Two Bears Free Agent Targets: G Isaac Seumalo and DE Yannick Ngakoue

It’s puzzling to me that Isaac Seumalo and Yannick Ngakoue are still free agents. I’m not privy to the machinations of the NFL’s open market, but both players would be great fits for the Bears. According to Over the Cap, Chicago still has roughly $43 million in available cap space. Pro Football Focus projected Seumalo should get a three-year $33 million deal with $22 million guaranteed. Ngaouke should get 3/$27 million with $17.5 million guaranteed based on PFF’s projections. Both are certainly affordable.

Signing Seumalo would allow the Bears to move Teven Jenkins back to right tackle. Jenkins is arguably Chicago’s best lineman, and with Cody Whitehair moving back to center, the team would have a very solid offensive line. In fact, Jenkins is already listed at right tackle on Chicago’s most recent depth chart. Seumalo could be a foundational piece.

Adding both players would also give GM Ryan Poles more Draft Day options. He could trade down from No. 9, something I believe he is likely to do, and accumulate picks in the 20-50 range.

Making a Case for Seumalo

This is all I need to know: Seumalo’s pass blocking from Week 11 on — protecting two very different quarterbacks in Jalen Hurts and Gardner Minshew — was nothing short of spectacular, earning a 90.4 PFF mark with zero quarterback hits and pressure allowed on just 1.8% of pass-block snaps. He’s also the highest-rated lineman that is still available. Seamulo would additionally give the left side of the Bears’ offensive line a huge upgrade over Lucas Patrick, Larry Borom, and Ja’Tyre Carter.

I’m sure the Eagles would love to retain Seamulo, but Philadelphia is in a bit of a cap crunch right now. During his seven years in Philadelphia, the 6-foot-4, 303-pound lineman went from third-round pick to Pro Bowl alternate, all while juggling the expertise of five positions without ever complaining. How could Poles not love a guy like that? He’s been the top target on my board since free agency started, higher than Orlando Brown Jr., Mike McGlinchey, or Kaleb McGary.

In addition to being a stellar pass blocker, Seamulo is rarely dominated in the run game. He’s not a powerful, dominant run blocker, however, which is why I assume he’s still available. The Bears tend to look for violent players on both sides of the line. But if Seamulo can keep Justin Fields upright, protect his blindside, and play efficiently as a run-blocker, what’s not to like? Signing the seven-year veteran seems like a no-brainer to me. If the front office drafts Peter Skoronksi, Paris Johnson Jr., or Broderick Jones, the coaching staff could ease any of them into the lineup.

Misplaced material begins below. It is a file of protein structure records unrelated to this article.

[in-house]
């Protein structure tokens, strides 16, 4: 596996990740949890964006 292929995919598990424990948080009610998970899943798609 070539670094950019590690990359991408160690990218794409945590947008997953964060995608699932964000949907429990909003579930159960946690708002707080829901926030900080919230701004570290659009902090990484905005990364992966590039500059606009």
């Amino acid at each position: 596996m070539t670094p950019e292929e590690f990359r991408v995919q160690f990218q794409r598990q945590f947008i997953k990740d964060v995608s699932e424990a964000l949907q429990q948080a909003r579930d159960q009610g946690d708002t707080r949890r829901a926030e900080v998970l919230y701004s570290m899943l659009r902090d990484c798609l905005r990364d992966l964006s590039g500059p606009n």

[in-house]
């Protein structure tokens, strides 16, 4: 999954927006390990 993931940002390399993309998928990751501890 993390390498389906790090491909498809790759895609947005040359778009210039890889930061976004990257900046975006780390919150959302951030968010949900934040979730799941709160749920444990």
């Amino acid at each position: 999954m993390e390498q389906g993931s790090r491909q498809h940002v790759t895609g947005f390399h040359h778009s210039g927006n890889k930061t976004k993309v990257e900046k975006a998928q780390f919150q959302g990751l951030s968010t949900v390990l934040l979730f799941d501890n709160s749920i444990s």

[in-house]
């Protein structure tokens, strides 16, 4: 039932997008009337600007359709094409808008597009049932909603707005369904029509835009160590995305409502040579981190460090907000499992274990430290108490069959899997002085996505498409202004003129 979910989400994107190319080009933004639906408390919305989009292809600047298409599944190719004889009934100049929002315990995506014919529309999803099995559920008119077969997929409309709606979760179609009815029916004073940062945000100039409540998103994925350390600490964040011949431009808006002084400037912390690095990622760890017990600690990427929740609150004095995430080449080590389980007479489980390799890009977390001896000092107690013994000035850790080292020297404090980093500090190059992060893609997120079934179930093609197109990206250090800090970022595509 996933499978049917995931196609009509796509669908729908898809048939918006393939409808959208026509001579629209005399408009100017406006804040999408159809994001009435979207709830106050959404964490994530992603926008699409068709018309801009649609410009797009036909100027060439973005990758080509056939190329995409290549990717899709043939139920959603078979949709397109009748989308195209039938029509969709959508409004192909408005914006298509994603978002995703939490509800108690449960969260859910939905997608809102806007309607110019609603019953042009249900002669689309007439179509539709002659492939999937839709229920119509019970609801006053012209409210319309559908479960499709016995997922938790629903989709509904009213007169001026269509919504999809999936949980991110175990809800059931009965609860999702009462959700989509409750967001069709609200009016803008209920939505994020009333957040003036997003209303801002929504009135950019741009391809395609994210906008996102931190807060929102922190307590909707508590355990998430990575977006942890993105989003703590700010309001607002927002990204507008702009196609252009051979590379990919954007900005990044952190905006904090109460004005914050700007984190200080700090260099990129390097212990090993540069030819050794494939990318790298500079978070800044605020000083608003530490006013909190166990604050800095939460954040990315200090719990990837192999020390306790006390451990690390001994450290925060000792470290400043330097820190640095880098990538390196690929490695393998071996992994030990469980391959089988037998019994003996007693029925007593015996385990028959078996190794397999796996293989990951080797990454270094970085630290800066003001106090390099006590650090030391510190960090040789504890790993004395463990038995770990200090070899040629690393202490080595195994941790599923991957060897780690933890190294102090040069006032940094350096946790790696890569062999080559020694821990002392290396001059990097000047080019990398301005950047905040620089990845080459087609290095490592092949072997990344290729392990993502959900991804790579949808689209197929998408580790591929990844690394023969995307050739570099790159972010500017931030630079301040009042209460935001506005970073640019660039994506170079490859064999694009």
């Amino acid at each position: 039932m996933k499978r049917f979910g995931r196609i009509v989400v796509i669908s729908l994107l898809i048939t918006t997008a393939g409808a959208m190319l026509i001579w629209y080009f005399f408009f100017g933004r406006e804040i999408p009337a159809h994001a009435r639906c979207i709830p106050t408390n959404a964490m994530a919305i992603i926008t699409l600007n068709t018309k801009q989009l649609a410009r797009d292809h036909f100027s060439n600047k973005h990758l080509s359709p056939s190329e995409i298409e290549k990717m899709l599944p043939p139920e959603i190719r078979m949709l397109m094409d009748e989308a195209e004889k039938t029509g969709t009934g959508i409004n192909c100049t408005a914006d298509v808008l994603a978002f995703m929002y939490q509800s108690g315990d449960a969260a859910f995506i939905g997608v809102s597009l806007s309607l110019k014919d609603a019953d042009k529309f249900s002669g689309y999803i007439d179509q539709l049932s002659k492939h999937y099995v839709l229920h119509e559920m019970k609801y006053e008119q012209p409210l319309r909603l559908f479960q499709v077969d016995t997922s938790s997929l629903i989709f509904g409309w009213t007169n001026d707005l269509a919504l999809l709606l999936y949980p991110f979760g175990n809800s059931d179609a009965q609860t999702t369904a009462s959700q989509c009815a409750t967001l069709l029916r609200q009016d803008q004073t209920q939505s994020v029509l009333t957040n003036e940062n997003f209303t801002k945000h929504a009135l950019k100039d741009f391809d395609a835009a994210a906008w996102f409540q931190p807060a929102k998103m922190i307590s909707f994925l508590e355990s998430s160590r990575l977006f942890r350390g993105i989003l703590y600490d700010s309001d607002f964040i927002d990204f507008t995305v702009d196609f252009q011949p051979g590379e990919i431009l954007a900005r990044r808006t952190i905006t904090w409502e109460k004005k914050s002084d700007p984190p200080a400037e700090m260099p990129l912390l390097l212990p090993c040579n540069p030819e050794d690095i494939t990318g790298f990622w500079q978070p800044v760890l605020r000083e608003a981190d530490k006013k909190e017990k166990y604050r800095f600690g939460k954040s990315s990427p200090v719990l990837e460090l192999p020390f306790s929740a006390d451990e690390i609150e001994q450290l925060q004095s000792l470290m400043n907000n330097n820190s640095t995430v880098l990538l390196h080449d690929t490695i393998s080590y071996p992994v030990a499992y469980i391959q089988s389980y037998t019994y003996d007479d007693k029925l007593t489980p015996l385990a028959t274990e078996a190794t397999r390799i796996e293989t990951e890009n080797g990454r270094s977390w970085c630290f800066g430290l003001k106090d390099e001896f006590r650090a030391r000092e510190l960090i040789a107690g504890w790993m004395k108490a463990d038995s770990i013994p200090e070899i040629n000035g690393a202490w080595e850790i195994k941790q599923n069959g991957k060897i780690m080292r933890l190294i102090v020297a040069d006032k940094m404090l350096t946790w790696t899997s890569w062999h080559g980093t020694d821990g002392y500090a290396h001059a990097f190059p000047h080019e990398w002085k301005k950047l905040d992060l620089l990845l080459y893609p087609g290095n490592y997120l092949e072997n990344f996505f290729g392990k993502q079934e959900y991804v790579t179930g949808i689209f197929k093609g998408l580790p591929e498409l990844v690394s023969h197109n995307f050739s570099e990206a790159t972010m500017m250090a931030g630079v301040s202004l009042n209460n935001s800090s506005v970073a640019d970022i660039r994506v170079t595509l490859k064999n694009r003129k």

Making a Case for Ngakoue

The Bears did a great job of improving their defense earlier this week. They signed linebacker T.J. Edwards and then created quite a stir when they added the top available linebacker, Tremain Edmunds. Chicago has one of the best linebacking corps in the NFC once you add Jack Sanborn to that pair. Poles also addressed the line when he signed DT Andrew Billings and DE DeMarcus Walker. The front seven is still the team’s weakest link, however. The front four look like this right now: Trevis Gipson, Billings, Justin Jones, and Walker.

Gipson was Chicago’s most-improved player in 2021 but struggled last season. He finished the season with three sacks and 31 tackles and is probably better suited to be a rotational piece. The Bears could use an upgrade, and Ngakoue would strengthen the line. And, when we speak about draft options, Chicago could take a chance on Jalen Carter, who could fall to No. 9, or Poles could trade down if he likes Lukas Van Ness or Nolan Smith. Having veterans in place would give Matt Eberflus a better shot at stopping opposing offenses.

Ngakoue had 9.5 sacks last season, benefitting a great deal from being in the right place at the right time. His pass-win and pressure rates were just a little above average. But he’s averaged eight sacks per season since entering the league in 2016, and the Bears could use that type of consistency. He could also rotate with Gipson, which would be very advantageous for Chicago’s defense.

Ngakoue is talented, but he’s a situation and scheme-dependent player. He’s not a guy who should be on the field for 650 snaps per season. Likewise, Gipson is at his best when he can move around and use his athleticism to his advantage. Ngakoue is a professional pass rusher, a mercenary if you will. Teaming him with Gipson would give Chicago’s front four a big upgrade. Gipson thrived in a similar role while Robert Quinn was still with the Bears. Once Quinn was traded to the Eagles, Gipson’s production dropped quite a bit.

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